in Productivity

Book Review: Getting Things Done by David Allen

getting-things-doneI have discussed Getting Things Done, or “GTD” here for a long time, but I have never actually read the famous book Getting Things Done: The Art of Stress-Free Productivity by David Allen. I recently decided to read it (or actually listen to it), and I’m glad I did.

While I have embraced principles from GTD before, like having an empty inbox, but reading the book really makes everything come together and make sense. Even though many online resources talk about the GTD framework and process, they mostly touch on specific areas, and not the whole perspective. This book ties everything together to bring some sense into the hundreds of GTD tips floating around, for which even I am to blame.

The most important lesson in the book for me was to ask myself one single question on every action item added into the system:

What is the next action?

Such a simple question can have a tremendous impact on productivity and actually finishing tasks and projects. How many times have your not come out of a long meeting discussing action plans and strategies, just to realize that you haven’t really discussed how to proceed further in the project? By asking the simple question, the direction in a meeting can change and lead to you actually knowing what to do after a meeting!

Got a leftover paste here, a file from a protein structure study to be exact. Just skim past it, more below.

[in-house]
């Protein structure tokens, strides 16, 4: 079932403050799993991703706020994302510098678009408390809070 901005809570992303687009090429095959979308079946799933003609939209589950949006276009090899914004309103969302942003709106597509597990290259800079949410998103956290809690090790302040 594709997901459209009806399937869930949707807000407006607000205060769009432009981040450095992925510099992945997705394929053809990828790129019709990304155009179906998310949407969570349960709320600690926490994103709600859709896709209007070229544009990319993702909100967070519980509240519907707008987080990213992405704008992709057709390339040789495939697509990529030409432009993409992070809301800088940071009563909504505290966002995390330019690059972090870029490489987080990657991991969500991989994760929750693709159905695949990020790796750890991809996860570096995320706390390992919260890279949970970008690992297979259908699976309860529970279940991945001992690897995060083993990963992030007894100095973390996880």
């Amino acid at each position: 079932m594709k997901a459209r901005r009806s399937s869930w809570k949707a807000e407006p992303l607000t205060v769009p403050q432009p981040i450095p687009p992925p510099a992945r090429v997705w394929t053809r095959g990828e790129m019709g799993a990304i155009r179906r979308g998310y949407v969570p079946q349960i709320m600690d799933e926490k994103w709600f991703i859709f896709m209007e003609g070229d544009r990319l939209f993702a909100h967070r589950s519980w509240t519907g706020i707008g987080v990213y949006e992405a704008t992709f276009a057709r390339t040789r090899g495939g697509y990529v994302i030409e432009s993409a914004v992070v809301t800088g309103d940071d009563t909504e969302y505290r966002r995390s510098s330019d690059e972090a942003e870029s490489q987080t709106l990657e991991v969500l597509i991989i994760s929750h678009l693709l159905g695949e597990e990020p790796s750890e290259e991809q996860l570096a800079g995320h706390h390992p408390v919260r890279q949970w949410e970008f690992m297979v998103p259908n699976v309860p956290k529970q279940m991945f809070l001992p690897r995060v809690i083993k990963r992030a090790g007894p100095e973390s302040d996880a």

There are of course lots of other lessons to be learned in the book, but I will leave those for you to find out by yourself! The ultimate goal of the book however, is to provide you with the principles and a framework for managing your entire life, not just your work. This will in most cases lead to a stree-free life, both personally and professionally.

The book is well thought out, both contents and structure wise. David Allen speaks with authority, while still maintaining the casual dialogue style (I listened to the audio book), which makes the content even more credible. If that isn’t enough, David has over 25 years of experience from managing tasks and coaching CEOs of large companies.

The only downside for me personally is that David speaks a lot of the analog world for managing tasks, like file cabinets for instance. Even though many people probably still use these kind of things for physical media, many people particularly in my line of work keep everything on the computer. Even though it was tempting to skip these parts, they all made sense in a way, and it of course makes the book available and relevant to even more people.

This is a perfect read for everyone, so grab it in your preferred media and enjoy!

Rating: 5/5